Plus I figure that vampires don't metabolize blood the way we do food, so the digestive tract is essentially vestigial.
    I think we all got this from the two little holes that would be left in vampire shows/movies. If the movies showed that the person had their neck ripped open like they were attacked by a large dog or big cat, I am pretty sure it would have come across a lot less... romantic of a notion.

    My contribution: Color itself was invented in the 1950s and before then everything and everyone was black and white.

  9. - Top - End - #99
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    Default Re: Silly Childhood Misconceptions on Fantasy Elements?

    Quote Originally Posted by GungHo View Post
    My contribution: Color itself was invented in the 1950s and before then everything and everyone was black and white.
    Nope, the nazis had colour propaganda, and there are earlier colour photographs using triple exposures through colour filters. Yeah, you were joking.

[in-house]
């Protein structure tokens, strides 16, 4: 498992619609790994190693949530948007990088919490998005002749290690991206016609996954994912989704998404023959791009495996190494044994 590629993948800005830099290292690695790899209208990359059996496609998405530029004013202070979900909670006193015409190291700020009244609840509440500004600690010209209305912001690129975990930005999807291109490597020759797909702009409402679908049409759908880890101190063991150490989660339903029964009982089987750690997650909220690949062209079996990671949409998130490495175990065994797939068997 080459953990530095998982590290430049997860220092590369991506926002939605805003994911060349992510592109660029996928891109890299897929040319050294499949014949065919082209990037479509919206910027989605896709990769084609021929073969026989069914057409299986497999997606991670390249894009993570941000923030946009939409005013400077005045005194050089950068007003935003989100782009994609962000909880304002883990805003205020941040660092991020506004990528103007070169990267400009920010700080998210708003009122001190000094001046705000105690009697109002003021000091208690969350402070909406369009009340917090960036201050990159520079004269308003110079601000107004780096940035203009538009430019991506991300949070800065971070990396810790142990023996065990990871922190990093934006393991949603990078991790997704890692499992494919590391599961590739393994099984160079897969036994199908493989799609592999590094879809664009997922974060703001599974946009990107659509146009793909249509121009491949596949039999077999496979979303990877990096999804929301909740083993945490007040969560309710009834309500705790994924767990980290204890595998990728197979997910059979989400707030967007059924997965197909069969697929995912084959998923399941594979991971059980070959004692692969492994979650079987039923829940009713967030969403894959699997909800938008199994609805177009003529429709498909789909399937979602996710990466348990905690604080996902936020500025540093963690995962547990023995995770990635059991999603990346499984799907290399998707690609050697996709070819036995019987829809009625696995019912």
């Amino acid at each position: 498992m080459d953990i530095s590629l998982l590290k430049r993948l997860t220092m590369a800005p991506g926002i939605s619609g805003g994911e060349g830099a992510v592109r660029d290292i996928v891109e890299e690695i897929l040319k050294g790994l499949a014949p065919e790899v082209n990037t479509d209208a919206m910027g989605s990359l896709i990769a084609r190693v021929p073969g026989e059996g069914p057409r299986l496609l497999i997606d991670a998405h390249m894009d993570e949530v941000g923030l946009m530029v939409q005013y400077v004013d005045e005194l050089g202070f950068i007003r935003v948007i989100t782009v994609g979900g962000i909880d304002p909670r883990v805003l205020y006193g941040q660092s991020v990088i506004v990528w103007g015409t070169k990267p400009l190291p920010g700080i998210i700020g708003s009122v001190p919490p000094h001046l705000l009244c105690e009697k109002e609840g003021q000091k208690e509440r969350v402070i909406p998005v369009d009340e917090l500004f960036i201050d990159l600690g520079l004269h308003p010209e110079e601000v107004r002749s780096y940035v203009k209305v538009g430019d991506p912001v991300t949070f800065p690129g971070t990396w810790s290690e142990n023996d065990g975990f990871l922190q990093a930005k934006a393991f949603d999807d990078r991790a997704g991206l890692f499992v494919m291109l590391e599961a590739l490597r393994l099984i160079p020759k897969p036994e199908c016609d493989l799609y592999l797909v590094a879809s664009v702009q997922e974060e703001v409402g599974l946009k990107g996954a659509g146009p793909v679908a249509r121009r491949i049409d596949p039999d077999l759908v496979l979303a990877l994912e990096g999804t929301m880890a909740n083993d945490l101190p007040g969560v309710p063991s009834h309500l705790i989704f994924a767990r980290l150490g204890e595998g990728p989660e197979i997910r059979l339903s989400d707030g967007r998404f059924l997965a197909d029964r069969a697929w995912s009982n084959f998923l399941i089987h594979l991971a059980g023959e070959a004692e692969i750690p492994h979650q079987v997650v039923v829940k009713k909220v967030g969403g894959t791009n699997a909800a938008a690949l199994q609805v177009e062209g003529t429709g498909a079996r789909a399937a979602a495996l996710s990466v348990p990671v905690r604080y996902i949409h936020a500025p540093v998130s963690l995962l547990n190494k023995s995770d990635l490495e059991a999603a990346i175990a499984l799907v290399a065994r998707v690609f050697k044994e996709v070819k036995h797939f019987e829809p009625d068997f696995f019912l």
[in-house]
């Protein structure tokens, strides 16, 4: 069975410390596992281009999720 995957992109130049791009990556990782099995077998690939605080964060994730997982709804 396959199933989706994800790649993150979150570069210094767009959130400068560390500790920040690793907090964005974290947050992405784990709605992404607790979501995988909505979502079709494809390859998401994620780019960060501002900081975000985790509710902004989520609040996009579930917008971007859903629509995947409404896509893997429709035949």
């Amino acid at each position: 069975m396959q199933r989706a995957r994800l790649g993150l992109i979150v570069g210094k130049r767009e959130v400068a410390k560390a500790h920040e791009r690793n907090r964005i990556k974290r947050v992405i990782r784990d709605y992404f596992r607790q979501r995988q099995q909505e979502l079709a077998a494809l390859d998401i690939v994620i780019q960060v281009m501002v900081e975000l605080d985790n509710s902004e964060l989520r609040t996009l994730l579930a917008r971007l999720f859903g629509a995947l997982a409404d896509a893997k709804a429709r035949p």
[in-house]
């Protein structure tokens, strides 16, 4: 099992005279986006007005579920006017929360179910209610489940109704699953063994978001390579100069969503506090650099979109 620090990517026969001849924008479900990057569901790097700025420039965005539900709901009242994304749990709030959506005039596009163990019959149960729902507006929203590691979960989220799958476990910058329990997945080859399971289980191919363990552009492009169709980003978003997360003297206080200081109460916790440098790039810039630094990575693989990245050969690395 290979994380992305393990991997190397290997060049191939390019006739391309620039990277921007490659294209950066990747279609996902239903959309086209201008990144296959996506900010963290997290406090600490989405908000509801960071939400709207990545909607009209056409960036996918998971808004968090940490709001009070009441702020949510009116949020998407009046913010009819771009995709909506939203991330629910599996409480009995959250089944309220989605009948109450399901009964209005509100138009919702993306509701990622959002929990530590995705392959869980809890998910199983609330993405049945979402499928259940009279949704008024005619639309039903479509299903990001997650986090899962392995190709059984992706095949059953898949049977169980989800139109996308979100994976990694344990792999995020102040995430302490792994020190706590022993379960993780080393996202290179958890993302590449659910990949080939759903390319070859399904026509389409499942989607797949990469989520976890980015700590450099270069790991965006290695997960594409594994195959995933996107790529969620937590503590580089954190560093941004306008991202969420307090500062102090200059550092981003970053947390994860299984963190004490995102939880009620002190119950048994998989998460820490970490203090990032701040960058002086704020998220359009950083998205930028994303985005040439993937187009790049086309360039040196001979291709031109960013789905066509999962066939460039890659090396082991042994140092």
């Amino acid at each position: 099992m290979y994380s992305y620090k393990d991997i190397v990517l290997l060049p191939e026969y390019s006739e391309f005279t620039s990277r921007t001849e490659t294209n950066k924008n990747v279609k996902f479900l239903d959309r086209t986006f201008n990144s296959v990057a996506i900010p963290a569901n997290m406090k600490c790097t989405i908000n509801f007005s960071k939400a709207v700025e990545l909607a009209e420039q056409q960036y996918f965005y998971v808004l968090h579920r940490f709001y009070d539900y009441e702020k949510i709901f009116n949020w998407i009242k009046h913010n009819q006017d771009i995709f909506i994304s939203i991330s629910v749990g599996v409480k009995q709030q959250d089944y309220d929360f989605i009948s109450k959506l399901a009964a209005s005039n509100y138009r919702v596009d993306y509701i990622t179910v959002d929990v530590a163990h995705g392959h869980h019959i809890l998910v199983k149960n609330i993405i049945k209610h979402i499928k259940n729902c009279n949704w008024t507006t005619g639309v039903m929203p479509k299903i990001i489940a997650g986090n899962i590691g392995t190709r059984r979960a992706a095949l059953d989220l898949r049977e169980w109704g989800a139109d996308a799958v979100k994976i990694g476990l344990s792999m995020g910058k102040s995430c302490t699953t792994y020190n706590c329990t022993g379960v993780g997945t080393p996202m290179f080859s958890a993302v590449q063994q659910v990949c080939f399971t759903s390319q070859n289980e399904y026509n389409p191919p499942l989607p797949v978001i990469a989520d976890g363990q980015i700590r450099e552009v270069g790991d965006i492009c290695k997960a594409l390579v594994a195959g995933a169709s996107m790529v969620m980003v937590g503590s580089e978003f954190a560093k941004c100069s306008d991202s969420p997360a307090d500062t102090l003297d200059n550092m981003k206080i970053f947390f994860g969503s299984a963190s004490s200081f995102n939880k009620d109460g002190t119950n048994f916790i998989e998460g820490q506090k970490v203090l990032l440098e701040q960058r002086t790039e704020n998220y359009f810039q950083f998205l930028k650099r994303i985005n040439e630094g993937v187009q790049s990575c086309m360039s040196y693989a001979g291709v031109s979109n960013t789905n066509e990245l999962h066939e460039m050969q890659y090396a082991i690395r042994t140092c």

The end of what Son? The story? There is no end. There's just the point where the storytellers stop talking.

  10. - Top - End - #100
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    Default Re: Silly Childhood Misconceptions on Fantasy Elements?

    Quote Originally Posted by Kid Jake View Post
    Well, I'd imagine that he occasionally got a gold statue of an inappropriately excited servant when he needed to pee, but yeah.
    Or maybe, some sort of golden tongs would be in order?
    If a tree falls in the forest and the PCs aren't around to hear it... what do I roll to see how loud it is?

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  11. - Top - End - #101
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    Default Re: Silly Childhood Misconceptions on Fantasy Elements?